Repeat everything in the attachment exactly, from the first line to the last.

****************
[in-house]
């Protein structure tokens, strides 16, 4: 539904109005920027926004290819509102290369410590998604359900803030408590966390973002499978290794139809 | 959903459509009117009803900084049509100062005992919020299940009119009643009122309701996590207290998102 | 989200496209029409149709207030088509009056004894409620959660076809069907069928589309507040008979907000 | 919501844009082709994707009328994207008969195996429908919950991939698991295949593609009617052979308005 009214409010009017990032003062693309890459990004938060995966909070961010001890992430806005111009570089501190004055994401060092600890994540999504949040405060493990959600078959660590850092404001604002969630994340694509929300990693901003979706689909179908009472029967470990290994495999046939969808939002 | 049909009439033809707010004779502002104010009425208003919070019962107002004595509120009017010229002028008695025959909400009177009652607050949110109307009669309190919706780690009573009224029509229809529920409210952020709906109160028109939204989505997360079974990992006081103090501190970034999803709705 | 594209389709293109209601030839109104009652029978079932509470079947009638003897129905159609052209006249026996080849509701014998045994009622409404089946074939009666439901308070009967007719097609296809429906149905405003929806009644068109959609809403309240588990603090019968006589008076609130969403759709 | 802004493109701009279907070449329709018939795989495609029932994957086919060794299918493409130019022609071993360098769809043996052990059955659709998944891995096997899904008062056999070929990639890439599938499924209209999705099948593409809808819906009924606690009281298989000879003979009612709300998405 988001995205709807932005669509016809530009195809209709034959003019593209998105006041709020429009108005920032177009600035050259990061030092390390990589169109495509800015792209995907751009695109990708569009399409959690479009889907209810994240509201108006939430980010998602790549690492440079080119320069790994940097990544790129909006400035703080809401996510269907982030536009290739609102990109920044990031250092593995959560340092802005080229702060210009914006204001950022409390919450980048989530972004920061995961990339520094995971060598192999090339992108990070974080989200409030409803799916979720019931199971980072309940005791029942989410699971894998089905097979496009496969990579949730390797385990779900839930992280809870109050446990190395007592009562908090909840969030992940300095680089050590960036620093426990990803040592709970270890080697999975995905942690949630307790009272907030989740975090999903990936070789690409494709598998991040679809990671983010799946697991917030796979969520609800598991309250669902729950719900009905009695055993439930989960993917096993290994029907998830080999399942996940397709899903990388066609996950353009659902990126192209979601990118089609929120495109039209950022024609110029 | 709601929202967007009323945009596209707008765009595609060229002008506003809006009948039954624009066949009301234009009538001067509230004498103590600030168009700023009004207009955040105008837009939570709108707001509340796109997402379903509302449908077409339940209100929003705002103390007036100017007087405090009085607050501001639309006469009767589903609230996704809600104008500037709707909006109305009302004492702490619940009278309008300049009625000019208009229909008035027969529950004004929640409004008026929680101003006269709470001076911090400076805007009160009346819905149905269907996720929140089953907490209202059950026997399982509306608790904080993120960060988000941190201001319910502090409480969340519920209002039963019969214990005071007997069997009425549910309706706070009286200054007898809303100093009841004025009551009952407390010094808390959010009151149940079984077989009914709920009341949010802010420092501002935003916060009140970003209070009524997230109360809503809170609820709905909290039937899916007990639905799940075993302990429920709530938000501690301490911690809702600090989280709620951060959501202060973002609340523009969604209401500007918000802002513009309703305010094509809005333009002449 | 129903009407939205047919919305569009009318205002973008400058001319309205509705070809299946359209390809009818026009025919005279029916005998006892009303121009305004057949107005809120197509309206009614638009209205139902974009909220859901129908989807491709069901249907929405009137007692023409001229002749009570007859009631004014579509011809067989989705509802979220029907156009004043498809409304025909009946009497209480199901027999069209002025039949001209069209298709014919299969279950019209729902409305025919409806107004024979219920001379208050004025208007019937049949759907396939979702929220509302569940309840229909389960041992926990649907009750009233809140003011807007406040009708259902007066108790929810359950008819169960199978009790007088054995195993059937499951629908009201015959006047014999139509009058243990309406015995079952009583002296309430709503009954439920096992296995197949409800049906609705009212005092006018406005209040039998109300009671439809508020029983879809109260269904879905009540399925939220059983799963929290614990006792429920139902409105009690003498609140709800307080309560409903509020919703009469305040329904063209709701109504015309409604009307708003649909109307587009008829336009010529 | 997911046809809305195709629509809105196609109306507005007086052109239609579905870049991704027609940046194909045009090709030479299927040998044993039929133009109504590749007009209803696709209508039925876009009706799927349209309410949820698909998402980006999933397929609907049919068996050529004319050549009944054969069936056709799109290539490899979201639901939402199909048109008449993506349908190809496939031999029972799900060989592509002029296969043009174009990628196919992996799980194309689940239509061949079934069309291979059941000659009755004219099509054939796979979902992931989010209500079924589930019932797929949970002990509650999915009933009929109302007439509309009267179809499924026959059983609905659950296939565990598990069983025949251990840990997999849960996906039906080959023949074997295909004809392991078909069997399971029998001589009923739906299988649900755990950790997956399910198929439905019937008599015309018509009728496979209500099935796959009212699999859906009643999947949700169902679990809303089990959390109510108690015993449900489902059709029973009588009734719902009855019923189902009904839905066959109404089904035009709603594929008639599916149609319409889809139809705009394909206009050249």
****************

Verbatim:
[in-house]
């Protein structure tokens, strides 16, 4: 539904109005920027926004290819509102290369410590998604359900803030408590966390973002499978290794139809 | 959903459509009117009803900084049509100062005992919020299940009119009643009122309701996590207290998102 | 989200496209029409149709207030088509009056004894409620959660076809069907069928589309507040008979907000 | 919501844009082709994707009328994207008969195996429908919950991939698991295949593609009617052979308005 009214409010009017990032003062693309890459990004938060995966909070961010001890992430806005111009570089501190004055994401060092600890994540999504949040405060493990959600078959660590850092404001604002969630994340694509929300990693901003979706689909179908009472029967470990290994495999046939969808939002 | 049909009439033809707010004779502002104010009425208003919070019962107002004595509120009017010229002028008695025959909400009177009652607050949110109307009669309190919706780690009573009224029509229809529920409210952020709906109160028109939204989505997360079974990992006081103090501190970034999803709705 | 594209389709293109209601030839109104009652029978079932509470079947009638003897129905159609052209006249026996080849509701014998045994009622409404089946074939009666439901308070009967007719097609296809429906149905405003929806009644068109959609809403309240588990603090019968006589008076609130969403759709 | 802004493109701009279907070449329709018939795989495609029932994957086919060794299918493409130019022609071993360098769809043996052990059955659709998944891995096997899904008062056999070929990639890439599938499924209209999705099948593409809808819906009924606690009281298989000879003979009612709300998405 988001995205709807932005669509016809530009195809209709034959003019593209998105006041709020429009108005920032177009600035050259990061030092390390990589169109495509800015792209995907751009695109990708569009399409959690479009889907209810994240509201108006939430980010998602790549690492440079080119320069790994940097990544790129909006400035703080809401996510269907982030536009290739609102990109920044990031250092593995959560340092802005080229702060210009914006204001950022409390919450980048989530972004920061995961990339520094995971060598192999090339992108990070974080989200409030409803799916979720019931199971980072309940005791029942989410699971894998089905097979496009496969990579949730390797385990779900839930992280809870109050446990190395007592009562908090909840969030992940300095680089050590960036620093426990990803040592709970270890080697999975995905942690949630307790009272907030989740975090999903990936070789690409494709598998991040679809990671983010799946697991917030796979969520609800598991309250669902729950719900009905009695055993439930989960993917096993290994029907998830080999399942996940397709899903990388066609996950353009659902990126192209979601990118089609929120495109039209950022024609110029 | 709601929202967007009323945009596209707008765009595609060229002008506003809006009948039954624009066949009301234009009538001067509230004498103590600030168009700023009004207009955040105008837009939570709108707001509340796109997402379903509302449908077409339940209100929003705002103390007036100017007087405090009085607050501001639309006469009767589903609230996704809600104008500037709707909006109305009302004492702490619940009278309008300049009625000019208009229909008035027969529950004004929640409004008026929680101003006269709470001076911090400076805007009160009346819905149905269907996720929140089953907490209202059950026997399982509306608790904080993120960060988000941190201001319910502090409480969340519920209002039963019969214990005071007997069997009425549910309706706070009286200054007898809303100093009841004025009551009952407390010094808390959010009151149940079984077989009914709920009341949010802010420092501002935003916060009140970003209070009524997230109360809503809170609820709905909290039937899916007990639905799940075993302990429920709530938000501690301490911690809702600090989280709620951060959501202060973002609340523009969604209401500007918000802002513009309703305010094509809005333009002449 | 129903009407939205047919919305569009009318205002973008400058001319309205509705070809299946359209390809009818026009025919005279029916005998006892009303121009305004057949107005809120197509309206009614638009209205139902974009909220859901129908989807491709069901249907929405009137007692023409001229002749009570007859009631004014579509011809067989989705509802979220029907156009004043498809409304025909009946009497209480199901027999069209002025039949001209069209298709014919299969279950019209729902409305025919409806107004024979219920001379208050004025208007019937049949759907396939979702929220509302569940309840229909389960041992926990649907009750009233809140003011807007406040009708259902007066108790929810359950008819169960199978009790007088054995195993059937499951629908009201015959006047014999139509009058243990309406015995079952009583002296309430709503009954439920096992296995197949409800049906609705009212005092006018406005209040039998109300009671439809508020029983879809109260269904879905009540399925939220059983799963929290614990006792429920139902409105009690003498609140709800307080309560409903509020919703009469305040329904063209709701109504015309409604009307708003649909109307587009008829336009010529 | 997911046809809305195709629509809105196609109306507005007086052109239609579905870049991704027609940046194909045009090709030479299927040998044993039929133009109504590749007009209803696709209508039925876009009706799927349209309410949820698909998402980006999933397929609907049919068996050529004319050549009944054969069936056709799109290539490899979201639901939402199909048109008449993506349908190809496939031999029972799900060989592509002029296969043009174009990628196919992996799980194309689940239509061949079934069309291979059941000659009755004219099509054939796979979902992931989010209500079924589930019932797929949970002990509650999915009933009929109302007439509309009267179809499924026959059983609905659950296939565990598990069983025949251990840990997999849960996906039906080959023949074997295909004809392991078909069997399971029998001589009923739906299988649900755990950790997956399910198929439905019937008599015309018509009728496979209500099935796959009212699999859906009643999947949700169902679990809303089990959390109510108690015993449900489902059709029973009588009734719902009855019923189902009904839905066959109404089904035009709603594929008639599916149609319409889809139809705009394909206009050249």